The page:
•  Military Foreclosure Protection Bill HB 527 by Rep. Terry Johnson of Marietta was introduced after Crossover Day and was not considered this session. This legislation would levy penalties on any foreclosing entity that is in violation of the Federal Service Members Civil Relief Act. Penalties include paying fair market value of the property, damages and fees to the borrower.
  • Post Foreclosure Property Registry Bill SB 262 by Sen. Ronald Ramsey of Decatur was apparently a reaction to the above Property Registry Bill HB 110 passing the House earlier in the session. SB 262 would allow cities and counties to charge fees of $100 a day for code violations, and would permit local governments to institute post-foreclosure registries. This bill was not addressed in committee this session.

Lending/Financial Industry Operations

  • Cosigner Notification Bill HB 245 by Rep. Rusty Kidd of Milledgeville passed through subcommittee, but did not move forward when it was heard in full committee after hesitation by Representatives on legislating internal policies. This legislation would require the notification of a co-signer whenever a loan was in default. The intent of the bill sponsor was to require notification of the cosigner before the loan is reported to the credit bureau.
  • State Treasury Funds Recall Bill SB 35 by Sen. Mitch Seabaugh from Sharpsburg passed committee on March 10th, but was not selected for consideration of the full Senate. This bill sought to prevent state agencies from withdrawing deposited funds out of individual’s accounts without permission, and is a reaction to the much-publicized state tax refund debacle.
  • Usury Bill HB 281 by Rep. Ben Harbin from Evans was selected for a hearing in subcommittee, but was not addressed. This bill would clarify the way that interest is calculated based on loaned, pledged amounts.
  • Deposit Account Fraud Bill HB 488 by Rep. Mike Cheokas from Americus passed out of committee on March 10th, but was not considered for debate on the House floor. This bill would allow a victim of account fraud to recover court and mailing costs associated with recovering funds.
  • Gold Standard Bill HB 3 by Rep. Bobby Franklin from Marietta was heard in subcommittee, but did not move forward. This bill would require financial institutions that serve as state depositories to accept and offer gold and silver for accounts. Similar legislation was introduced in the Senate (SB 116) by Sen. David Shafer of Duluth, but was not addressed.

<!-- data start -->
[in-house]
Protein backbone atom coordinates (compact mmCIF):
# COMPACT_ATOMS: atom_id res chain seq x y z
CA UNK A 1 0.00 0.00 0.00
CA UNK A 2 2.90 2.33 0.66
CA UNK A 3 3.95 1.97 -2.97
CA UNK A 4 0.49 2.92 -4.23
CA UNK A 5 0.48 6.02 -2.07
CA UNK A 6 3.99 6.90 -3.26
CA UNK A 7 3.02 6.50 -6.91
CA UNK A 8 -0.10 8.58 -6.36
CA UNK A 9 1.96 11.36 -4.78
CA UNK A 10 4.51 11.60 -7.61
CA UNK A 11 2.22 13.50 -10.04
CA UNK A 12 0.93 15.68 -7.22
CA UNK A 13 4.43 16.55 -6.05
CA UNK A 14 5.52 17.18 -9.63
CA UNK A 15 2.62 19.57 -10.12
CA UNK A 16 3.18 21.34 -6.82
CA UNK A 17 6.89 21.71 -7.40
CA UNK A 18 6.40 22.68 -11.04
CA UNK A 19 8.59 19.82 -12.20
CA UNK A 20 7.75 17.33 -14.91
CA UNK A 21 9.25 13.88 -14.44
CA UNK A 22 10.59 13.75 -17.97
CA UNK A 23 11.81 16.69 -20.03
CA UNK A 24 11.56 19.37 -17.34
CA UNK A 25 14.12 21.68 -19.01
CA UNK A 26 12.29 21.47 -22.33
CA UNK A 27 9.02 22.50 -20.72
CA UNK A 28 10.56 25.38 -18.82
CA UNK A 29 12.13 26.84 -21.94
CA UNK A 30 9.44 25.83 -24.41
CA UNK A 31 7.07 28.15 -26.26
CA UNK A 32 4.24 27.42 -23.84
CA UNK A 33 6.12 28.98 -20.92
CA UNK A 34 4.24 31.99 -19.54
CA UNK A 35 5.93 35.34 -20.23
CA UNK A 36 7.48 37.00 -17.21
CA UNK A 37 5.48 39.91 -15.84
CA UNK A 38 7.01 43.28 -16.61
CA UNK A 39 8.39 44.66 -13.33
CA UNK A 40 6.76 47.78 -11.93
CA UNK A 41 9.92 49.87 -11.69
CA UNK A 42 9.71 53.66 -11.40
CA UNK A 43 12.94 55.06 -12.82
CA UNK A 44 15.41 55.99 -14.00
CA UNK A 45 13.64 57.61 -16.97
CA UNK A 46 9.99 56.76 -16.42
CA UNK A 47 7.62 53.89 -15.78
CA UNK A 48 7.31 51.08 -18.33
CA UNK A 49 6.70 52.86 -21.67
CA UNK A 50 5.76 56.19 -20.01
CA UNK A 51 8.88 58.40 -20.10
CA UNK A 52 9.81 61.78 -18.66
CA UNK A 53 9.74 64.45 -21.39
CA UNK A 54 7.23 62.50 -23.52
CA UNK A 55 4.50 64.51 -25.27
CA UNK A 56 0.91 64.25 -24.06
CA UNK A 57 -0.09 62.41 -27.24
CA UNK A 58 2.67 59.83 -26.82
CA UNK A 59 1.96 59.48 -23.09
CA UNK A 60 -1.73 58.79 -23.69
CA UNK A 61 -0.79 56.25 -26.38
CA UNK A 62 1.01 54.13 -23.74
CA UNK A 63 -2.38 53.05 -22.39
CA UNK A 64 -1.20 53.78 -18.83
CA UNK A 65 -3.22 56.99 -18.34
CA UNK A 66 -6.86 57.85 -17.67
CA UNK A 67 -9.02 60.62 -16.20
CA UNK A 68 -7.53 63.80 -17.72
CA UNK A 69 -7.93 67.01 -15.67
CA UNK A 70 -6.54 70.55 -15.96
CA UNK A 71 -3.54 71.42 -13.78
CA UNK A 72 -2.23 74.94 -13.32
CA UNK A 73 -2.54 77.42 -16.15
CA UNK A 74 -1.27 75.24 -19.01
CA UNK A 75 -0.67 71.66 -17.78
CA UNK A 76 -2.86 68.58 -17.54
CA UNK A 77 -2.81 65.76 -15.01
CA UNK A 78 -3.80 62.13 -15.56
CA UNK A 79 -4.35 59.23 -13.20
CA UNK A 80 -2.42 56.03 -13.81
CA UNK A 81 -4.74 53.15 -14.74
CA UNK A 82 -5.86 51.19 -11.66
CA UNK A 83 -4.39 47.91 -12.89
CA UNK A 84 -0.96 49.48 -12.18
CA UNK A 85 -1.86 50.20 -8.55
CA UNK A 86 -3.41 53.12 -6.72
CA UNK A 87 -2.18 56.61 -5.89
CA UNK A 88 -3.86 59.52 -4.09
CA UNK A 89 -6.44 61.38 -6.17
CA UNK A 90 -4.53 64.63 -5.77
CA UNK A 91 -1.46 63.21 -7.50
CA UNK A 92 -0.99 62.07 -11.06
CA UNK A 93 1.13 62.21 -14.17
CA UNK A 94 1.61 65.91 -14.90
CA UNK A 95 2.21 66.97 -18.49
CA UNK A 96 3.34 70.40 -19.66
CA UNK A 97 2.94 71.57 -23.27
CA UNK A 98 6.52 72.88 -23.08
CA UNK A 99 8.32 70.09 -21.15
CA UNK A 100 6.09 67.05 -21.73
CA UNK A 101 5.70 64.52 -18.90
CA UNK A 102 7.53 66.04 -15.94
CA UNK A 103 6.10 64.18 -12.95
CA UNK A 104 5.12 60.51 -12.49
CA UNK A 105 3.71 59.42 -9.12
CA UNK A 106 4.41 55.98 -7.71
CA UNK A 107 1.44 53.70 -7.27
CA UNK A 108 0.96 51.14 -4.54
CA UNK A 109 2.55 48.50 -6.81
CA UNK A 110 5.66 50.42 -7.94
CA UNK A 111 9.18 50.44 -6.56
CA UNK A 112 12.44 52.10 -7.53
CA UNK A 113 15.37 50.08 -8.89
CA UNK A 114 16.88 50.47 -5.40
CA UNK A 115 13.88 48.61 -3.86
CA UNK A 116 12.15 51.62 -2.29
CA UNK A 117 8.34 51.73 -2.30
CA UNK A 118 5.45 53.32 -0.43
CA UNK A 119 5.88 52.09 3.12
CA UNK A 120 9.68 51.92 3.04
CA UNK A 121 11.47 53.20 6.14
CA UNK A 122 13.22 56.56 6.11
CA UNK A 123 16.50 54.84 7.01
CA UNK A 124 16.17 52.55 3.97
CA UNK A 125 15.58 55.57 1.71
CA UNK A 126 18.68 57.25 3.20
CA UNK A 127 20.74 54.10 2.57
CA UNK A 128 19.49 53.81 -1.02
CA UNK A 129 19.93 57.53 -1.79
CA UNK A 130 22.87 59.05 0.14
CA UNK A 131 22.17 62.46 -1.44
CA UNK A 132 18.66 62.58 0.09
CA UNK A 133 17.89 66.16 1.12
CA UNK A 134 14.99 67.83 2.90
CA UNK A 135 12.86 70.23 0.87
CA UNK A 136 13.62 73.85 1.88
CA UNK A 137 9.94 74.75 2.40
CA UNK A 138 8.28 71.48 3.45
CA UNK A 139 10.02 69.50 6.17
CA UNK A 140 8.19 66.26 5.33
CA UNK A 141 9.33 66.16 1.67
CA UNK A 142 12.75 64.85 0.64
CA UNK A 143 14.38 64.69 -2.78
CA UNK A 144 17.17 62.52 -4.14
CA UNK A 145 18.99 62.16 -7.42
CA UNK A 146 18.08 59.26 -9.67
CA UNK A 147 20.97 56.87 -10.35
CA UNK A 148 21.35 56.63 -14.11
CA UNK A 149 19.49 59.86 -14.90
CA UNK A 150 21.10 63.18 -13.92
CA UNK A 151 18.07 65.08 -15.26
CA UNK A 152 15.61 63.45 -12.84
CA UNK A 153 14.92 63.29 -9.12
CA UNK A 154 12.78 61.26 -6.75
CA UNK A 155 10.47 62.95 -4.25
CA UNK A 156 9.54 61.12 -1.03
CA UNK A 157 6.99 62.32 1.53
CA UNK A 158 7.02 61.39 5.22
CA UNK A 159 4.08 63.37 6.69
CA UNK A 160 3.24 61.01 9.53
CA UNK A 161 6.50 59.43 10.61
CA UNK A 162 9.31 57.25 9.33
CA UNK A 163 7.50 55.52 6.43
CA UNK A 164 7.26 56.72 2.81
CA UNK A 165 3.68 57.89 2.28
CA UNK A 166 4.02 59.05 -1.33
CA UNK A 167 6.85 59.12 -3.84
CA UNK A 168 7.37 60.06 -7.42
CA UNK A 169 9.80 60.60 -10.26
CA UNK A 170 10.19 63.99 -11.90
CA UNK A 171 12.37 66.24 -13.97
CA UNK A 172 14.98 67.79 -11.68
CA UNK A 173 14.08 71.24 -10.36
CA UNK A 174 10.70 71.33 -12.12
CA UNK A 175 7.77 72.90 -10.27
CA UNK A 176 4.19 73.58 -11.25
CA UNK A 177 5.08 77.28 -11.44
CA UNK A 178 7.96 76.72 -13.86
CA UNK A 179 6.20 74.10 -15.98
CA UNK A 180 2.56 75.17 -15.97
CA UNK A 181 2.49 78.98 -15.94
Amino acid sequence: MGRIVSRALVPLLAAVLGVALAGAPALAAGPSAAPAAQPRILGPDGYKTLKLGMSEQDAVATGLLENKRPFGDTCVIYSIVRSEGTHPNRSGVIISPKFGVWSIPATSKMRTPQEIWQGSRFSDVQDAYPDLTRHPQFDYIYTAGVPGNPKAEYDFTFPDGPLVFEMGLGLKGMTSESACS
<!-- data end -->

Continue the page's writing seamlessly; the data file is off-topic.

•  Credit Report Review Bill SB 42 by Sen. Donzella James of College Park was not moved forward. This bill would limit when an employer could review a credit report for hiring purposes, but exempts federally insured credit unions and banks (but not CUSOs or support organizations).
  • Weldon
    State Rep. Tom Weldon
    Two bills regarding conveyances passed committee but did not make it all the way to become law: HB 465 by Rep. Tom Weldon of Ringgold, which seeks to allow security instruments to be transferred in the same manner that they are released, and HB 129 by Rep. Doug McKillip from Athens, which seeks to prevent the practice of some property developers who assign perpetual fees on the transfer/sale of the property to be passed down over the years.

Tax Reform

  • State Tax Council Reform Recommendations Bills (HB 385, 386, 387, and 388) introduced by Rep. Mickey Channell of Greensboro did not pass this session, despite a late-breaking attempt by leadership to move something forward in the last days of the session. The bills called for a decrease in (most) business tax and personal tax, and a decrease in contributions due to a change in personal income tax deductions . . . which drew concerns from legislators. For credit unions, the tax reform proposals did not seek to tax financial services as a whole (and not at all in the most recent versions of the proposal), and never sought to remove the state tax exemption for our industry. Staff will continue to monitor as there was discussion that all exemptions will be analyzed in the off session.
  • Motor Vehicle Ad Valorem Tax Reform Bill HB 259 by Rep. Harry Geisinger from Roswell passed committee, but did not move forward. This bill represents another attempt to change the way in which ad valorem taxes are paid on vehicles. The bill would require taxes to be paid on vehicles at the moment of purchase as opposed to an annual assessment, and the tax would also apply to casual vehicle sales. The idea of taxing casual vehicle sales also was included in some of the later proposals of the above state tax code reform bills which did not move forward.
All of these pending bills and more will be “live” pieces of legislation in 2012 along with the new bills that are introduced. For additional information on the above bills and more that were monitored on behalf of credit unions, please access the Georgia credit union legislative tracking site.
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Georgia Immigration Reform and Your Credit Union

ReformThe press has focused much attention throughout the session on the immigration reform measures that were debated in the state Legislature (click here for the April 15th Atlanta Business Chronicle article). In the 40th day of the session, after compromises, one of the comprehensive immigration reform measures HB 87 by Rep. Matt Ramsey passed and Gov. Nathan Deal is expected to sign it into law.